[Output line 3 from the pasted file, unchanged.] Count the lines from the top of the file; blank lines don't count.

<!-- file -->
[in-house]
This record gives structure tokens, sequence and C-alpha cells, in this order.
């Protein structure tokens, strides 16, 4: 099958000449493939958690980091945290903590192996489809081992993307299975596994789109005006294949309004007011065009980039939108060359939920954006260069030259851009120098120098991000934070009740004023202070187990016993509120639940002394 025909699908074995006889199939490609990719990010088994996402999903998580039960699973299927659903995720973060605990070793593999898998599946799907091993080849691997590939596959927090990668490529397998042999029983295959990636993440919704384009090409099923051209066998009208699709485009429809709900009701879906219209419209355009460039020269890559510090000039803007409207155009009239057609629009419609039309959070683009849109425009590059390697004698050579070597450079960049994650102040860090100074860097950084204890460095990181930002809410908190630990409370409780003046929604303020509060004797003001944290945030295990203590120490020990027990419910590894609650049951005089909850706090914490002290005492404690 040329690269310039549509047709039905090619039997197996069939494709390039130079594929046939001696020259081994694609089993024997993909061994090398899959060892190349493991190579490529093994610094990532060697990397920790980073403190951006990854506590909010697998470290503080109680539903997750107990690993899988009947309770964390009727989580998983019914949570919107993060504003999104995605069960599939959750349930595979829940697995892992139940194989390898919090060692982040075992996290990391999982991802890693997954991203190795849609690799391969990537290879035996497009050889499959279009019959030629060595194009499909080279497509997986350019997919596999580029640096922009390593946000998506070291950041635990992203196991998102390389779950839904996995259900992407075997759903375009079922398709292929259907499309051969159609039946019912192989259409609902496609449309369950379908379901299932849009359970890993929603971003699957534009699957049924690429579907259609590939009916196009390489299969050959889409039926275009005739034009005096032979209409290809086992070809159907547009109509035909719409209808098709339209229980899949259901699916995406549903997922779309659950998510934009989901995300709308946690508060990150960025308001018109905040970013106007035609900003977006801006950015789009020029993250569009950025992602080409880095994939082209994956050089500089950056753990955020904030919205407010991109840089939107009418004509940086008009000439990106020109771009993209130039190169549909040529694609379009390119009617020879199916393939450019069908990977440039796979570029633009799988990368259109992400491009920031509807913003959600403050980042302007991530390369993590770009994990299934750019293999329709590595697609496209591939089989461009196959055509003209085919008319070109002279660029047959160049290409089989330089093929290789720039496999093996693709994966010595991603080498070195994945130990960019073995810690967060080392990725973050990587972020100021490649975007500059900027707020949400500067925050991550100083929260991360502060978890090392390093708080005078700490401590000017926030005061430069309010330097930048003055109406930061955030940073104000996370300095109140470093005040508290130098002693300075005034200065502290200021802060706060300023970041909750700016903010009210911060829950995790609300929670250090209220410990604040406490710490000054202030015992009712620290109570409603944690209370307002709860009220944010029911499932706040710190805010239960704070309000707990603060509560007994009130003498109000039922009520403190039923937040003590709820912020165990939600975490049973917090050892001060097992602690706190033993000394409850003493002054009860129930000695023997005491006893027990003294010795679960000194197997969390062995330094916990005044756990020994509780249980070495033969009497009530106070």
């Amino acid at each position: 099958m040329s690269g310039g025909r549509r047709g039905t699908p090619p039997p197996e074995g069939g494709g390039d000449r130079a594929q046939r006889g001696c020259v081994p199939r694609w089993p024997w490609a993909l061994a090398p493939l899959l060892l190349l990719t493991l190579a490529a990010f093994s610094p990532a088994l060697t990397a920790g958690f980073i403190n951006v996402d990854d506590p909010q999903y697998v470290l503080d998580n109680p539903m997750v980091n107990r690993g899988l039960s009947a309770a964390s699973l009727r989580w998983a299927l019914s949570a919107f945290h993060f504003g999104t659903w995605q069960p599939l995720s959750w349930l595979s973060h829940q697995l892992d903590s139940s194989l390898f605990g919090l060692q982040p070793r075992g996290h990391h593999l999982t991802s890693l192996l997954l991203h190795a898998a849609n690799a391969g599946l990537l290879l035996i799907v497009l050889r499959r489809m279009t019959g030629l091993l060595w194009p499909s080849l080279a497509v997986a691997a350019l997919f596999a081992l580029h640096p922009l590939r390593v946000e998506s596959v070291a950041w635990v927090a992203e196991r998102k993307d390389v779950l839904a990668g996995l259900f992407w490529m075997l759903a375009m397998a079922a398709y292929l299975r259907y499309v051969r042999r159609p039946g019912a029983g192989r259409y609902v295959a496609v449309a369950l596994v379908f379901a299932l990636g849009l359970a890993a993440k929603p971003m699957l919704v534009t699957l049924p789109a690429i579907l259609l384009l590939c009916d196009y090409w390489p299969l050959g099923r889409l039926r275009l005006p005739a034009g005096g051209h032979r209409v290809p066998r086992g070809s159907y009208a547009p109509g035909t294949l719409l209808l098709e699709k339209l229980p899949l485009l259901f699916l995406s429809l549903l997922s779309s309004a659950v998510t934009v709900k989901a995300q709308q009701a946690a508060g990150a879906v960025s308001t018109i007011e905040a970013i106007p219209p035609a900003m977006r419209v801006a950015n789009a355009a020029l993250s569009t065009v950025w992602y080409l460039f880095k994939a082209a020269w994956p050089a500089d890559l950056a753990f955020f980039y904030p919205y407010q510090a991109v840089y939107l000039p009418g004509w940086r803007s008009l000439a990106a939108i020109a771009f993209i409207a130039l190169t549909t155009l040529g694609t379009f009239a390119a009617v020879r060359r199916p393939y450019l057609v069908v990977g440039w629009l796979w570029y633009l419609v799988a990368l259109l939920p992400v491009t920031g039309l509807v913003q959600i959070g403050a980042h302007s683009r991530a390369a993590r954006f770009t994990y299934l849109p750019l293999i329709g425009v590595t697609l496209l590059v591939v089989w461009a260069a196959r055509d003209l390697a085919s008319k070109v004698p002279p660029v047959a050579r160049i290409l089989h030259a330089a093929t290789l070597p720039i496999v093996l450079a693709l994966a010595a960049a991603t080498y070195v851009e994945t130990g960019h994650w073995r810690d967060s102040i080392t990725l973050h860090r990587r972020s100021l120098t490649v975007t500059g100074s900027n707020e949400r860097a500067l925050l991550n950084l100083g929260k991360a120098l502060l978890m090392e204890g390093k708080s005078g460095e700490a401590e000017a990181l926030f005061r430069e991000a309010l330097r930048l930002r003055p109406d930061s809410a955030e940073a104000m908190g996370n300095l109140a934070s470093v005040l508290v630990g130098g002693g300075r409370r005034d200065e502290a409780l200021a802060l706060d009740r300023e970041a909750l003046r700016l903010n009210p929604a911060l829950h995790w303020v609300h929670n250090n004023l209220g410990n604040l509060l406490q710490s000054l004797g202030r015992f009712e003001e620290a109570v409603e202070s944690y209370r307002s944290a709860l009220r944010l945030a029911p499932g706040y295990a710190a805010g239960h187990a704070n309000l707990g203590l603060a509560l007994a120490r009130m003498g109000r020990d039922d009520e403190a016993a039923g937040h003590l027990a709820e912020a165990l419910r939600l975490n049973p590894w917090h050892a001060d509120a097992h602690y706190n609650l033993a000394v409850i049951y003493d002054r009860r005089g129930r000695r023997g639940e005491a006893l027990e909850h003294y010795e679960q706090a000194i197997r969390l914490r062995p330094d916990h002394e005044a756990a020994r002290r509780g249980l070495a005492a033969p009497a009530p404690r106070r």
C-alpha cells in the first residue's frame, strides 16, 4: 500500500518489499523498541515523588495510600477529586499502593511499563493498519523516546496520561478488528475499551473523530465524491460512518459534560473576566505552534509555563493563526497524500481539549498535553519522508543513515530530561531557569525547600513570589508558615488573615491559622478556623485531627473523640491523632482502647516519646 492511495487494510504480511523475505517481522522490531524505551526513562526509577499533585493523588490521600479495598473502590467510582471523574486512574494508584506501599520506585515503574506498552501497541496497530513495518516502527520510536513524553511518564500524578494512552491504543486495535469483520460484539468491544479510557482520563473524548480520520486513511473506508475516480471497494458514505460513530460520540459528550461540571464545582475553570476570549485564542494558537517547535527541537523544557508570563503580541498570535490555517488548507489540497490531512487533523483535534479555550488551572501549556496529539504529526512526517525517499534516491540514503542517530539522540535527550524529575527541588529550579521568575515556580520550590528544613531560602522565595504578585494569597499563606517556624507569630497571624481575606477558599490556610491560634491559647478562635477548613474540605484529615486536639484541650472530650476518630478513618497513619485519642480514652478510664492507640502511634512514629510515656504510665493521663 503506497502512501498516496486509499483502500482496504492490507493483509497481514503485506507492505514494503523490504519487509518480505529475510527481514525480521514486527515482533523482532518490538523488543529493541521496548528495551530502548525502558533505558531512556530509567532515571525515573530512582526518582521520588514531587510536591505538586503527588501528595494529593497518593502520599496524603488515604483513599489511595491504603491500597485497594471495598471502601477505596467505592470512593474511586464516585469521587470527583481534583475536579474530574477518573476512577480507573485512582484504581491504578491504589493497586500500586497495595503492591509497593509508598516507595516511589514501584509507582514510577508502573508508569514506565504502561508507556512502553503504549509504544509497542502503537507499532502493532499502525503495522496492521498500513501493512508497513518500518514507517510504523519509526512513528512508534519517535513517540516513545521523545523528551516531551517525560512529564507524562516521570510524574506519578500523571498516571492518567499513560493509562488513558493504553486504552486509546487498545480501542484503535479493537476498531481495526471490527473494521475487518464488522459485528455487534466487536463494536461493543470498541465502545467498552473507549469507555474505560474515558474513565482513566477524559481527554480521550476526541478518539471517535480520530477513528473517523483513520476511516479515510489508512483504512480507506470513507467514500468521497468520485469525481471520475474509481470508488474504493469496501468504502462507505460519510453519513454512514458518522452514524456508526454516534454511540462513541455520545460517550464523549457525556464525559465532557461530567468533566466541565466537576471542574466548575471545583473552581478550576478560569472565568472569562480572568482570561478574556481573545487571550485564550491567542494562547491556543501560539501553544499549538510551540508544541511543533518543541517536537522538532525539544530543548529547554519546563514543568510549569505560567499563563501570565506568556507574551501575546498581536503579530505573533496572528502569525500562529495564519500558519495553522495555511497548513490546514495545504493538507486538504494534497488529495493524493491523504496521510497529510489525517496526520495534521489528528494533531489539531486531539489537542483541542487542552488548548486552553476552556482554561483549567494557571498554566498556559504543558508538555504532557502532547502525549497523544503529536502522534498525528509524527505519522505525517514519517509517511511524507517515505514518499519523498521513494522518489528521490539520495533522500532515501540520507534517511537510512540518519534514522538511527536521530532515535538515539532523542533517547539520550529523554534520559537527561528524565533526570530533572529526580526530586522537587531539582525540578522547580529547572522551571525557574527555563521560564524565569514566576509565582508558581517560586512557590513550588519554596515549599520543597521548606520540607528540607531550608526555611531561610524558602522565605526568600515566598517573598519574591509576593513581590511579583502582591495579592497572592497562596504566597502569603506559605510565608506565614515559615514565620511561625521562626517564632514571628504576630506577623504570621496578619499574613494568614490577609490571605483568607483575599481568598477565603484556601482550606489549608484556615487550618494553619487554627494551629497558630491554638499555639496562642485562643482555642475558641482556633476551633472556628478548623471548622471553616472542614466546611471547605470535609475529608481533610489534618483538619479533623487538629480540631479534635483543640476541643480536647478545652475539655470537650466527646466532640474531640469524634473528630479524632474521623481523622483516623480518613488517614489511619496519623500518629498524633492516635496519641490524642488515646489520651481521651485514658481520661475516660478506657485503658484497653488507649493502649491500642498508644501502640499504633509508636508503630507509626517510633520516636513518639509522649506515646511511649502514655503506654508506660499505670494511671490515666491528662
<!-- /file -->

């Protein structure tokens, strides 16, 4: 099958000449493939958690980091945290903590192996489809081992993307299975596994789109005006294949309004007011065009980039939108060359939920954006260069030259851009120098120098991000934070009740004023202070187990016993509120639940002394 025909699908074995006889199939490609990719990010088994996402999903998580039960699973299927659903995720973060605990070793593999898998599946799907091993080849691997590939596959927090990668490529397998042999029983295959990636993440919704384009090409099923051209066998009208699709485009429809709900009701879906219209419209355009460039020269890559510090000039803007409207155009009239057609629009419609039309959070683009849109425009590059390697004698050579070597450079960049994650102040860090100074860097950084204890460095990181930002809410908190630990409370409780003046929604303020509060004797003001944290945030295990203590120490020990027990419910590894609650049951005089909850706090914490002290005492404690 040329690269310039549509047709039905090619039997197996069939494709390039130079594929046939001696020259081994694609089993024997993909061994090398899959060892190349493991190579490529093994610094990532060697990397920790980073403190951006990854506590909010697998470290503080109680539903997750107990690993899988009947309770964390009727989580998983019914949570919107993060504003999104995605069960599939959750349930595979829940697995892992139940194989390898919090060692982040075992996290990391999982991802890693997954991203190795849609690799391969990537290879035996497009050889499959279009019959030629060595194009499909080279497509997986350019997919596999580029640096922009390593946000998506070291950041635990992203196991998102390389779950839904996995259900992407075997759903375009079922398709292929259907499309051969159609039946019912192989259409609902496609449309369950379908379901299932849009359970890993929603971003699957534009699957049924690429579907259609590939009916196009390489299969050959889409039926275009005739034009005096032979209409290809086992070809159907547009109509035909719409209808098709339209229980899949259901699916995406549903997922779309659950998510934009989901995300709308946690508060990150960025308001018109905040970013106007035609900003977006801006950015789009020029993250569009950025992602080409880095994939082209994956050089500089950056753990955020904030919205407010991109840089939107009418004509940086008009000439990106020109771009993209130039190169549909040529694609379009390119009617020879199916393939450019069908990977440039796979570029633009799988990368259109992400491009920031509807913003959600403050980042302007991530390369993590770009994990299934750019293999329709590595697609496209591939089989461009196959055509003209085919008319070109002279660029047959160049290409089989330089093929290789720039496999093996693709994966010595991603080498070195994945130990960019073995810690967060080392990725973050990587972020100021490649975007500059900027707020949400500067925050991550100083929260991360502060978890090392390093708080005078700490401590000017926030005061430069309010330097930048003055109406930061955030940073104000996370300095109140470093005040508290130098002693300075005034200065502290200021802060706060300023970041909750700016903010009210911060829950995790609300929670250090209220410990604040406490710490000054202030015992009712620290109570409603944690209370307002709860009220944010029911499932706040710190805010239960704070309000707990603060509560007994009130003498109000039922009520403190039923937040003590709820912020165990939600975490049973917090050892001060097992602690706190033993000394409850003493002054009860129930000695023997005491006893027990003294010795679960000194197997969390062995330094916990005044756990020994509780249980070495033969009497009530106070």